(And voila! If you are the right applicant, additional outside space can be found - Fountain Square, the concept)

And so it was rather fascinating to learn that no sooner has the tender been granted than the original plan of a quality addition has been abandoned, and the new pizzeria will have as much outside space as it can handle. Not only is the waterfront terrace available, but so too, according to the mayor, will be space at the back on the building at the newly paved Fountain Square (which is currently minus a fountain). 


(And the reality - the fountain centrepiece is due to be installed shortly, I understand)

Opportunities in Croatia are all equal, but some are more equal than others. 

It was time to look at the detail of the public tender. Perhaps I have been here too long, but when someone uses the phrase "There was a public tender" to justify something, I already know there is a problem.

The public tender in Croatia (and in other countries, I am sure) is a wonderful institution. It allows one to do everything legally, so that there can be no complaints. It is no secret that many public tenders in Croatia are written specifically for the person pre-chosen to get the concession or job. It is just one more reason why Croatia's youngest and brightest are emigrating in their droves. Let me give you a very simple real example. 

A tender came out some time ago for a school secretary. The preferred candidate happened to have a law degree. The less preferred, but better-qualified candidate (who also had experience of the position) had no law degree. When the tender came out, one of the requirements for the position - this is for a secretary of a school, remember - was a law degree. The less qualified candidate may have had the experience, but she did not fulfil the terms of the tender. Not very fair, but all perfectly legal. 

My favourite sentence in the tender is this one:

- proof of at least two years of continuous catering services of the lessee or company member of the lessee must be submitted in writing

It seems very odd to me to state that if a company does not have the required experience, the tender stipulates that it would be ok for a member of the company to have the experience. At least it would be odd if the tender were not written specifically for someone.

The company which won the tender does not have two years of continuous catering experience, but one of the shareholders, Pietas Julia, does.

Quite a coincidence. 

I could go on. There are so many things to point out that are so wrong about this deal, but it is a done deal, so does it really matter? But for the record:

The tender states that the company granted the tender must move its company headquarters to Jelsa within 3 months, so latest by July, 2017. The mayor confirmed that this had not happened a month ago, and a quick online search shows Luksar Solutions is registered in Zagreb still. And so no local taxes are being paid.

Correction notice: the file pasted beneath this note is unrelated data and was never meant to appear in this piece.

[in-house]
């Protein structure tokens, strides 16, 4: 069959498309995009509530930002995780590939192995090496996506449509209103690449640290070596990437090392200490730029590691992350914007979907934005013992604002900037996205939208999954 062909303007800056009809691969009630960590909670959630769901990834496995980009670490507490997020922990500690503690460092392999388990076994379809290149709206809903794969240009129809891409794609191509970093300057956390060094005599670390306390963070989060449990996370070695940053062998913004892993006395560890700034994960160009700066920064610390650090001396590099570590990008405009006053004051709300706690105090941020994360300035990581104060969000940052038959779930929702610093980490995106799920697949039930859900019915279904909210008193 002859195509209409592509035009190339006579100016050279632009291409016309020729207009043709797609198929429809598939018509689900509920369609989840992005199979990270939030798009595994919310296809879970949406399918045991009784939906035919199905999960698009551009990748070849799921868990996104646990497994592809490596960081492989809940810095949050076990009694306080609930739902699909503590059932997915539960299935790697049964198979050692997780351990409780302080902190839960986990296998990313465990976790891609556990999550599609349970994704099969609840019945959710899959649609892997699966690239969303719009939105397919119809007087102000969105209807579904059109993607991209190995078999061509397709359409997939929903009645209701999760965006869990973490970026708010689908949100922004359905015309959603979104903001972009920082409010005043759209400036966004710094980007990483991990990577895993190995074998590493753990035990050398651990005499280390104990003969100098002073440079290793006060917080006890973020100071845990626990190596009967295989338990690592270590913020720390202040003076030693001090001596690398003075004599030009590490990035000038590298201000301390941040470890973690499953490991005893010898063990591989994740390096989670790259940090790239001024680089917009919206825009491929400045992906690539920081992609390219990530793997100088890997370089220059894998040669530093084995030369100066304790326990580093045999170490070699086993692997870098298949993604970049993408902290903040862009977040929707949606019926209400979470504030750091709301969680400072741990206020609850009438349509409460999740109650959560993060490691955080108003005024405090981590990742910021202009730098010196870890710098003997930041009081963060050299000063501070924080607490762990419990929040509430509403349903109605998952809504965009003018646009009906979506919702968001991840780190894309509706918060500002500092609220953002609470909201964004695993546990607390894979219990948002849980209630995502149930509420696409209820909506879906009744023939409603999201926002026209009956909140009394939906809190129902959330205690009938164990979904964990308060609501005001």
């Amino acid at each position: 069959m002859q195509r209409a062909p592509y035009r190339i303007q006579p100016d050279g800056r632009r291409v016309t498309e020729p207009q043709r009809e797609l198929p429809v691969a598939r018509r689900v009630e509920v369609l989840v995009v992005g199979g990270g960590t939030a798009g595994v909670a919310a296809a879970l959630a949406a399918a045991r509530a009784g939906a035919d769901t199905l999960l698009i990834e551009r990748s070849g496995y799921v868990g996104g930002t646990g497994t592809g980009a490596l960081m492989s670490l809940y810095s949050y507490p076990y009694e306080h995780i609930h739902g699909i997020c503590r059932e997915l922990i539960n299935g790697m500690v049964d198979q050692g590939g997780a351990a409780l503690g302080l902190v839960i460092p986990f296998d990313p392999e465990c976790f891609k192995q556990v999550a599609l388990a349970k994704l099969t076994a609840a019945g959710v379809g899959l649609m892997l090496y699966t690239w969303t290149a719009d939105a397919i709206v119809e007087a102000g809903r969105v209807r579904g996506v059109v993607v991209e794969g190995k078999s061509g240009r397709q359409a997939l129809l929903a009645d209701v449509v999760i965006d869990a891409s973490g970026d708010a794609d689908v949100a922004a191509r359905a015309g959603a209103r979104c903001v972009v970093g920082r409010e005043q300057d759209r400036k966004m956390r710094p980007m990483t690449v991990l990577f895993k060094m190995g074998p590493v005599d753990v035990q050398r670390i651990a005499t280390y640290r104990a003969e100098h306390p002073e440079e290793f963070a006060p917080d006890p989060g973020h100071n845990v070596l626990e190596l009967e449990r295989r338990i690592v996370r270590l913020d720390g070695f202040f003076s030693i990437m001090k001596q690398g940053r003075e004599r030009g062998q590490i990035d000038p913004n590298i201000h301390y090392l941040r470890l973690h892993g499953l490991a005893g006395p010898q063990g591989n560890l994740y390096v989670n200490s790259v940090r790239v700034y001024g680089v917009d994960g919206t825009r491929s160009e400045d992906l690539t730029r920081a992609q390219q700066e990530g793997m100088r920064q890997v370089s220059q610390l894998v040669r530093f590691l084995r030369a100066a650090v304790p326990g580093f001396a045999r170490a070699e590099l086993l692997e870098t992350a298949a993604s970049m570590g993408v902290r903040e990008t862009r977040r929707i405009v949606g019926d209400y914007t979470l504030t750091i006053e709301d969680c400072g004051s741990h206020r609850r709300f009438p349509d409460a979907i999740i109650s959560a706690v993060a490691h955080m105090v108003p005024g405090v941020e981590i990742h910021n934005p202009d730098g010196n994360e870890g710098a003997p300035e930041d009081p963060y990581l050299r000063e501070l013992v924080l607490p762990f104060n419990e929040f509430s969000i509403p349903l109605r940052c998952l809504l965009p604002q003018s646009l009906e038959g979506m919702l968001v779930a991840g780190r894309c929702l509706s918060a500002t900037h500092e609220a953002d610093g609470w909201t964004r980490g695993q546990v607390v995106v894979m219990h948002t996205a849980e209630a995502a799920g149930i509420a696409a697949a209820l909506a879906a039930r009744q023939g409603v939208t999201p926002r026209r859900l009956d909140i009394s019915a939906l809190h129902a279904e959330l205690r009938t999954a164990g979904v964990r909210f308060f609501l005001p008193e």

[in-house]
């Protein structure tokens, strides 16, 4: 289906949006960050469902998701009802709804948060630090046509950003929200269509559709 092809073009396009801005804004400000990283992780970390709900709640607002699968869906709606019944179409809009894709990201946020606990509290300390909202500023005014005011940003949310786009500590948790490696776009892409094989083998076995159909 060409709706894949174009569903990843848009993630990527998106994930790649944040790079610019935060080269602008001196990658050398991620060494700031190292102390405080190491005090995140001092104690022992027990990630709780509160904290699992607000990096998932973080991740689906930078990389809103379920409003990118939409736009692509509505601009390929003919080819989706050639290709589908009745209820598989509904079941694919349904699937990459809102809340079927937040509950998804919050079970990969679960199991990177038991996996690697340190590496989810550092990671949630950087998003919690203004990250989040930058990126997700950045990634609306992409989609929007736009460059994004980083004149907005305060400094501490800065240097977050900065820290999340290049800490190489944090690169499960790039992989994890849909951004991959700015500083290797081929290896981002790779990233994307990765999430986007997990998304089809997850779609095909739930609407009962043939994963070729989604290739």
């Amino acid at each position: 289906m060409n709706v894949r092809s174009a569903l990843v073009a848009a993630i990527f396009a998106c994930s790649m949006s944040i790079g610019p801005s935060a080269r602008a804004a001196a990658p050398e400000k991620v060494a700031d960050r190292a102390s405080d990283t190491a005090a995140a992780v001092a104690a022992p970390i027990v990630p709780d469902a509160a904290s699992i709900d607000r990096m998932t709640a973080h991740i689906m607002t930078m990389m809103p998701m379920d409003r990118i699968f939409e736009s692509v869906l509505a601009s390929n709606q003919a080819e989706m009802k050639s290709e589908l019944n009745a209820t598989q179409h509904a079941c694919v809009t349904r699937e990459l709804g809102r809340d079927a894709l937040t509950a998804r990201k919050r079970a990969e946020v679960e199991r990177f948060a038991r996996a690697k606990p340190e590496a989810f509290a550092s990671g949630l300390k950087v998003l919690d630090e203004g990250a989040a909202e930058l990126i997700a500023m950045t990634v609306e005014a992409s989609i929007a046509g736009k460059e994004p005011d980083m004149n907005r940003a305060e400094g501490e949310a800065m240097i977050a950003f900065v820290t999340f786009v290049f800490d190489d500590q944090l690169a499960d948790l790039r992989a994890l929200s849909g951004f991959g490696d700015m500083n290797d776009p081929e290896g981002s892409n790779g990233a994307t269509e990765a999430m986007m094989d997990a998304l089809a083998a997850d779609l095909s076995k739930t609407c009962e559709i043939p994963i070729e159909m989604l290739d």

The change of use from cafe and quality restaurant should result in another tender by law. It hasn't. 

When I was in Jelsa over Easter, no work had actually begun, despite the tender setting out the mighty goal:

- Jelsa District intends to complete 2/3 of the offered and contracted investments in the first year of the lease contract, at latest by December 31, 2017, and the remaining 1/3 at the latest by May 31, 2018

An opening date of May 15 was pushed back to June 15 when I met Niksa last month. Given the speed of the works now, I need to confirm if that is June 15, 2018 or 2019. 

The other question that keeps coming to mind is why Carpe Diem and a restaurant/nightclub so far away in Istria have decided to switch direction and make pizzas in a small family destination? I bet there is a good answer to that, and it will involve a coincidence. 

The rumours about the island of Zecevo continue to grow, and my inbox was a little fruity after we published the initial story a month ago. Various sources from Hvar have told me that Zecevo is now a done deal, and our old friends, The Yacht Week, are back in the picture. Carpe Diem to Stipanska, the Jelsa version in the making? A crazy notion, surely?

It is interesting to note that one of the registered company activities of Pietas Julia is "Occasional transport of passengers along the coast" ('povremeni prijevoz putnika u pomorskom obalnom prometu').

That would be a coincidence too far. 

Wouldn't it?

I was discussing the whole thing with a local cafe owner last month. Apart from being depressed about the inevitability of it all, she was depressed about the effect the new course Jelsa will take. 

"It is just so senseless. Jelsa is handicapped by its poor hotel situation, but we have managed to build up a great business with high-paying guests, particularly Scandinavians, who come here for the peace and quiet. And now this."

I am sure that things will start slowly (especially if the current pace of renovation is anything to come by), but change is coming. Some will welcome it, others hate it - as is the case in Hvar Town. Wandering the streets of the old town of Korcula this weekend, I was struck by how two similar islands can move their tourism in two opposite directions. 

I am sure that this article will be perceived in some quarters as an attack on Jelsa Mayor Niksa Peronja. It is not meant to be, and while I do not agree with everything he does, I do enjoy our meetings very much. He deserves enormous credit for the infrastructure overhaul of the town in the first five years of his term. Until a month ago, it would have been unthinkable that his legacy would be anything other than the infrastructure works. Now I am not so sure. 

Jelsa, you have been wonderful to me for 13 years, and I thank you for that. I fear for your future but wish you well.